Ghrelin is a peptide released from the empty stomach into circulation, and which acts on the brain to promote appetite. Recent studies showed that ghrelin also affects learning and memory, however, the mechanism for this effect is unknown. Now, a study from researchers at The Scripps Research Institute (TSRI) has shown that a previously unknown interaction between the proteins grehlin and dopamine has a substantial effect on memory formation. The team state that their findings could have implications for future drug discovery efforts for a number of neurodegenerative diseases. The opensource study is published in the journal Cell.
Previous studies show that activation of ghrelin receptors in the hippocampus enhances synaptic signaling by glutamate, the major excitatory neurotransmitter in the brain. Ghrelin promotes the synaptic accumulation of glutamate receptors of the AMPA subtype, and increases long-term potentiation, one form of synaptic plasticity that is thought to underlie learning and memory. These effects are guided largely by the expression of the ghrelin receptor growth hormone secretagogue type 1a (GHS-R1a) in the hypothalamus and pituitary, with GHS-R1a being shown as expressed in other brain regions, including the hippocampus, where its activation enhances memory retention. However, despite broad expression of GHSR1a in the CNS, other than trace amounts in the hypothalamus, ghrelin is undetectable in the brain making difficult to map it’s function in memory. Despite this, subsets of hypothalamic neurons that regulate appetite were identified that co-express GHSR1a and dopamine receptors, suggesting a link between the two proteins.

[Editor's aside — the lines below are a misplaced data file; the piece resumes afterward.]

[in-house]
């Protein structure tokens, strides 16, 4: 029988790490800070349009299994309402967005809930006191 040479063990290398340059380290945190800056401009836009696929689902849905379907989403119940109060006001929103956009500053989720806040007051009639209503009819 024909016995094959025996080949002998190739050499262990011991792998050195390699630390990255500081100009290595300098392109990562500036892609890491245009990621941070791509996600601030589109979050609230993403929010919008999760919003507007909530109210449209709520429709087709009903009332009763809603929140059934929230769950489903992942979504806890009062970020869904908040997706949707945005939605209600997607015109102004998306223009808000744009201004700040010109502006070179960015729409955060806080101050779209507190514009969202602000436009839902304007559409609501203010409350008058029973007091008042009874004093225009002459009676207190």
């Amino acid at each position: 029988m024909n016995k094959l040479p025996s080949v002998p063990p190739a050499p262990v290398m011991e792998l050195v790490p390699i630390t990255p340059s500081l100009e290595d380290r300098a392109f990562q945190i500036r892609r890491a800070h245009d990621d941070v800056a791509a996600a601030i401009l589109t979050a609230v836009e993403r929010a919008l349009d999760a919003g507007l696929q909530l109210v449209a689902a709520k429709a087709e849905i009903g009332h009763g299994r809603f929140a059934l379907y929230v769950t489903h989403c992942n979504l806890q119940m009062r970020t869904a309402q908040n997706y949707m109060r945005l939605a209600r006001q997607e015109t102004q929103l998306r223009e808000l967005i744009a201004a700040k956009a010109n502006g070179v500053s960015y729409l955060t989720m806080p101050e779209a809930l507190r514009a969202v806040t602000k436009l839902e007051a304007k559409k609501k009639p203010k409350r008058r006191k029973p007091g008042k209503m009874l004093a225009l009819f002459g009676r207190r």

The current study used animal models to focus on the two receptors, dopamine and ghrelin. Results show that when these two receptors interact, the ghrelin receptor changes the structure of the dopamine receptor and alters its signaling pathway. Data findings show that the biologically active ghrelin-dopamine receptor complex produces synaptic plasticity, the ability of the brain’s synapses to grow and expand, the biological process underpinning long-term memory formation.
Results show that when the group blocked the ghrelin receptor, dopamine-dependent memory formation was inhibited in animal models, demonstrating that the mechanism is essential to that process. The team conclude that interaction between a dopamine receptor and a ghrelin receptor (that is not liganded to ghrelin) initiates a non-canonical, cAMP-independent signaling pathway that regulates dopaminergic regulation of hippocampal memory.
The lab explain that this opens the door to using neuronal agents that indirectly modify dopamine signaling by pharmacologically targeting the ghrelin receptor, and potentially dramatically reducing side effects. They go on to hypothesize that this has therapeutic implications pointing to a possible strategy for selective fine-tuning of dopamine signaling in neurons related to memory, enhancing or inhibiting dopamine signaling by using small molecules to bind to the ghrelin receptor.
The team surmise that their findings further expands the ghrelin receptor’s importance with animal models showing that ghrelin inhibits neuronal loss associated with Parkinson’s disease, and stroke. For the future, the researchers state that ghrelin has a possible role in treating memory loss, age related or otherwise.
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